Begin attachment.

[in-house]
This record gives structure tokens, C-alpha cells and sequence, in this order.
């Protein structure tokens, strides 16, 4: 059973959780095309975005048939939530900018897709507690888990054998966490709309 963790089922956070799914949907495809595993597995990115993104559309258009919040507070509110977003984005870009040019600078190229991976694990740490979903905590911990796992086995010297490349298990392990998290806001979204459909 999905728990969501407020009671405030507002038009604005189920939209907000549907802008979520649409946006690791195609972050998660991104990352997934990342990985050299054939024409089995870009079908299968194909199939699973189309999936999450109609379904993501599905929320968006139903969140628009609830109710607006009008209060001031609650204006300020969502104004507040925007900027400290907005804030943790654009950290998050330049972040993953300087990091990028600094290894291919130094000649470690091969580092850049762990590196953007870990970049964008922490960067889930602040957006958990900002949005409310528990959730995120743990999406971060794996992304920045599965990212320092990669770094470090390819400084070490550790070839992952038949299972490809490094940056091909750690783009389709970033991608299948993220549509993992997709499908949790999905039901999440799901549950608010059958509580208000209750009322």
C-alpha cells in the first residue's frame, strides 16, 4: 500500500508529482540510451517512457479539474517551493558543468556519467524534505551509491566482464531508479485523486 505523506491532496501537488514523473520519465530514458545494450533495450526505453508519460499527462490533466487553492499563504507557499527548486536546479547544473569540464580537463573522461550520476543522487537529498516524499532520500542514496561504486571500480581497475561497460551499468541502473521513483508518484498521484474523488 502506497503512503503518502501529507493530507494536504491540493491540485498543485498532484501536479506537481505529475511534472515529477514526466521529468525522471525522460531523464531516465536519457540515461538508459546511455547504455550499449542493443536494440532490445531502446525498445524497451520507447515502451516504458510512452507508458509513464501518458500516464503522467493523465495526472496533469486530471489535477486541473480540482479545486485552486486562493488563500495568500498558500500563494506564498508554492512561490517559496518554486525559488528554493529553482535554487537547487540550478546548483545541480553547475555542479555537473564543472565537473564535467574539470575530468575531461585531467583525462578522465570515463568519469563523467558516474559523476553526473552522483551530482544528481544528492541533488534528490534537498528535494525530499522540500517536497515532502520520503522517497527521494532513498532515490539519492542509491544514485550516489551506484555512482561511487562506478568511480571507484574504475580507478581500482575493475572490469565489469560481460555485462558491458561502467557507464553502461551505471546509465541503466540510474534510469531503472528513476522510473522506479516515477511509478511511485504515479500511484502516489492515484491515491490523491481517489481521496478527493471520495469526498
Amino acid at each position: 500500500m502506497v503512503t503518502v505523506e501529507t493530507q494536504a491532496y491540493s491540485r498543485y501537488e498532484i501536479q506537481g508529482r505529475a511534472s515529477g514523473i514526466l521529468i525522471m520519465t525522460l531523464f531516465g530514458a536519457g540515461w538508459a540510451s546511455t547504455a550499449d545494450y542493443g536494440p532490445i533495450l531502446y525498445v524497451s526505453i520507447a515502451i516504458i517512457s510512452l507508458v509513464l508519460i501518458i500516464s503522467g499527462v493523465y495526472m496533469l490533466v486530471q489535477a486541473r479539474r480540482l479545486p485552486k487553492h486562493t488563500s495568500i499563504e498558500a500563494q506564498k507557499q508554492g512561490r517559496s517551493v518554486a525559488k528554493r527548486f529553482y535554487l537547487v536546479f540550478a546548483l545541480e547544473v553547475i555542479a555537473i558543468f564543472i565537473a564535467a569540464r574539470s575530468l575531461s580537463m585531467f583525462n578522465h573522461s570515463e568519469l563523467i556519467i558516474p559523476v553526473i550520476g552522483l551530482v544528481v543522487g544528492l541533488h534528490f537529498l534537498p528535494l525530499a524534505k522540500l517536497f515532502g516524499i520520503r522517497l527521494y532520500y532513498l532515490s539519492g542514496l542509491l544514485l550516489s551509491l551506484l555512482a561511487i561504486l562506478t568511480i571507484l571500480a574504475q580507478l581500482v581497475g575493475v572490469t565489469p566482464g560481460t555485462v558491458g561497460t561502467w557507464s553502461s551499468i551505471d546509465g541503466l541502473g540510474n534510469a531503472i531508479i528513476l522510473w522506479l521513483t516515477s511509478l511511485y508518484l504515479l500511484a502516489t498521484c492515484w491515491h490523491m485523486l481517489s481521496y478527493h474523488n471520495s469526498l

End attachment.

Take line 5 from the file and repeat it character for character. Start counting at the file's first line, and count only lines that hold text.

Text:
Amino acid at each position: 500500500m502506497v503512503t503518502v505523506e501529507t493530507q494536504a491532496y491540493s491540485r498543485y501537488e498532484i501536479q506537481g508529482r505529475a511534472s515529477g514523473i514526466l521529468i525522471m520519465t525522460l531523464f531516465g530514458a536519457g540515461w538508459a540510451s546511455t547504455a550499449d545494450y542493443g536494440p532490445i533495450l531502446y525498445v524497451s526505453i520507447a515502451i516504458i517512457s510512452l507508458v509513464l508519460i501518458i500516464s503522467g499527462v493523465y495526472m496533469l490533466v486530471q489535477a486541473r479539474r480540482l479545486p485552486k487553492h486562493t488563500s495568500i499563504e498558500a500563494q506564498k507557499q508554492g512561490r517559496s517551493v518554486a525559488k528554493r527548486f529553482y535554487l537547487v536546479f540550478a546548483l545541480e547544473v553547475i555542479a555537473i558543468f564543472i565537473a564535467a569540464r574539470s575530468l575531461s580537463m585531467f583525462n578522465h573522461s570515463e568519469l563523467i556519467i558516474p559523476v553526473i550520476g552522483l551530482v544528481v543522487g544528492l541533488h534528490f537529498l534537498p528535494l525530499a524534505k522540500l517536497f515532502g516524499i520520503r522517497l527521494y532520500y532513498l532515490s539519492g542514496l542509491l544514485l550516489s551509491l551506484l555512482a561511487i561504486l562506478t568511480i571507484l571500480a574504475q580507478l581500482v581497475g575493475v572490469t565489469p566482464g560481460t555485462v558491458g561497460t561502467w557507464s553502461s551499468i551505471d546509465g541503466l541502473g540510474n534510469a531503472i531508479i528513476l522510473w522506479l521513483t516515477s511509478l511511485y508518484l504515479l500511484a502516489t498521484c492515484w491515491h490523491m485523486l481517489s481521496y478527493h474523488n471520495s469526498l